At Smithsonian Magazine:
Who were the earliest humans to look at horses and consider trying to ride them?
Archaeologists are now one step closer to answering that question. A new analysis of 5,000-year-old human skeletal remains has revealed the earliest known direct evidence of horseback riding.
In a recent study published in the journal Science Advances, researchers examined skeletons belonging to a Bronze Age group called the Yamnaya, who lived across the Eurasian steppe between roughly 3000 and 2500 B.C.E. – Julia Binswanger (March 7, 2023)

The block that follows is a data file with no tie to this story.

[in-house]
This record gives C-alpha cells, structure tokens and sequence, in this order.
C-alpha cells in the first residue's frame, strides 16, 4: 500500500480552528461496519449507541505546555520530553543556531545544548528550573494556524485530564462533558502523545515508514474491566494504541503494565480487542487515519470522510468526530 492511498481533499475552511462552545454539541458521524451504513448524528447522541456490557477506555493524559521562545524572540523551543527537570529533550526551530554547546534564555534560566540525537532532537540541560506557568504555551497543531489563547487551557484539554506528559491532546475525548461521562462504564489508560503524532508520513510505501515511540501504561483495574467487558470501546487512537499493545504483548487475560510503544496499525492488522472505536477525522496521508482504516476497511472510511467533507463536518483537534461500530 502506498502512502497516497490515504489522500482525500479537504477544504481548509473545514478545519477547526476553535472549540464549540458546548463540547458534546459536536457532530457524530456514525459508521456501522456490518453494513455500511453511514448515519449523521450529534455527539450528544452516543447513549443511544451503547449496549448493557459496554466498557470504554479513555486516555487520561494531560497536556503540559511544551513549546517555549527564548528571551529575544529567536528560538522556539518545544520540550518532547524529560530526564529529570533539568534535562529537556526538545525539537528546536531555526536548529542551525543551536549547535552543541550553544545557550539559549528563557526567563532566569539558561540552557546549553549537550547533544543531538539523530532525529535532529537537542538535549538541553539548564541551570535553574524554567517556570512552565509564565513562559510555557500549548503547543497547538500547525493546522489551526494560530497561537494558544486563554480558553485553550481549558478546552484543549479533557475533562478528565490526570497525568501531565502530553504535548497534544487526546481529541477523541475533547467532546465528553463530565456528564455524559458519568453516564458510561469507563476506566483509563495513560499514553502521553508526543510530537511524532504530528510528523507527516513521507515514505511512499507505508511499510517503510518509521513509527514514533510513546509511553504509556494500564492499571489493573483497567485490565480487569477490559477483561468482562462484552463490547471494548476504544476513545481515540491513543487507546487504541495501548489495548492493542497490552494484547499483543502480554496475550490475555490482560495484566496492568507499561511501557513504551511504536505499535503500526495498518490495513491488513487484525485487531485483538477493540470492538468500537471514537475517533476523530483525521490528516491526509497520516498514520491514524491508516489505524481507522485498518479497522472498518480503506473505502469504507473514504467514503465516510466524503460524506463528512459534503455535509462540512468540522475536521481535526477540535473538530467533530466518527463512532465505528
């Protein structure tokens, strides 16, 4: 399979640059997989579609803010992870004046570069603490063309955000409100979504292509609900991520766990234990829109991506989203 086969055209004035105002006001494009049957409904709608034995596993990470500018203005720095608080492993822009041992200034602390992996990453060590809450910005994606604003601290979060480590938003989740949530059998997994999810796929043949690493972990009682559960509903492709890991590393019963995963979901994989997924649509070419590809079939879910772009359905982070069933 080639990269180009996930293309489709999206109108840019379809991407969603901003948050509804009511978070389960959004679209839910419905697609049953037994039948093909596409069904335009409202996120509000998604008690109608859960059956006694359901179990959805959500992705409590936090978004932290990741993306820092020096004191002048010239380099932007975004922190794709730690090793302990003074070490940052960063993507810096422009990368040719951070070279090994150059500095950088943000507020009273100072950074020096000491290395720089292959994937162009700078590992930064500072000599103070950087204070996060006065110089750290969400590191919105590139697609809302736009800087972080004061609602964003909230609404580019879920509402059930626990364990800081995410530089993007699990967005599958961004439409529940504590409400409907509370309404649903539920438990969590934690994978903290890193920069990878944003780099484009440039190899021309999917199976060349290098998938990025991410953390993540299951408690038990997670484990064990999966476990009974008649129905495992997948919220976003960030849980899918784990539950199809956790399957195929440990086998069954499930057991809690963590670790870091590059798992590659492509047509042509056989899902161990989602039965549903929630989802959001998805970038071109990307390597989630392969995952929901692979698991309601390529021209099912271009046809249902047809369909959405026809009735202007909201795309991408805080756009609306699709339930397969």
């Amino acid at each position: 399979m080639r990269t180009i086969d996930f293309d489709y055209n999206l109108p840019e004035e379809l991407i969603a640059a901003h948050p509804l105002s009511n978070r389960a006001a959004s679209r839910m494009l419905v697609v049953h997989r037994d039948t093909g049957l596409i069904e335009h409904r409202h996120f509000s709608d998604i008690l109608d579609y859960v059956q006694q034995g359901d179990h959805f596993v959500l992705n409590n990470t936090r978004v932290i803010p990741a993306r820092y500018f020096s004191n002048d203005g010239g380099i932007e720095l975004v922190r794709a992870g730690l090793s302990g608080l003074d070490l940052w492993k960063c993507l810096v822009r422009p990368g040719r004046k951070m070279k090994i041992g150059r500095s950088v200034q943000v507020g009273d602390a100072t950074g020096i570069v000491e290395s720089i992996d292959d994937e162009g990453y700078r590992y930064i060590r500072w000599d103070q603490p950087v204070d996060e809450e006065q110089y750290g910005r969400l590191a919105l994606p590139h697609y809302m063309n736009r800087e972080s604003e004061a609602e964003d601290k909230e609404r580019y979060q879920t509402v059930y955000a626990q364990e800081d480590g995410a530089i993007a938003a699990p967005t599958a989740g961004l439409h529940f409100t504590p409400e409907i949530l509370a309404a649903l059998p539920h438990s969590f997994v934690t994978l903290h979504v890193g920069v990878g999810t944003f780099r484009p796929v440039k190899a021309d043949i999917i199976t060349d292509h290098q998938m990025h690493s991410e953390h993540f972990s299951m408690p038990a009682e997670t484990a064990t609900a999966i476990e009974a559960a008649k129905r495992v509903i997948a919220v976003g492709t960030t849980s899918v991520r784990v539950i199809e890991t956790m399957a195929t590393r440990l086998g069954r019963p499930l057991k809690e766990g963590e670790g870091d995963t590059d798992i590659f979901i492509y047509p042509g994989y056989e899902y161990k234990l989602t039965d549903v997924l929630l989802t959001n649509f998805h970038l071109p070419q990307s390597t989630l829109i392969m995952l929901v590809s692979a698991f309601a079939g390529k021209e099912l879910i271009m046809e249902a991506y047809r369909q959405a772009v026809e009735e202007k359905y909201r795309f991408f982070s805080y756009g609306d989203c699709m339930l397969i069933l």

How long will it be before it’s pushed back to 10,000 years ago? It’s not that difficult a technology to grasp. Absent the internal combustion engine, horses are usually worth more to humans alive than dead.
The paper is open access.
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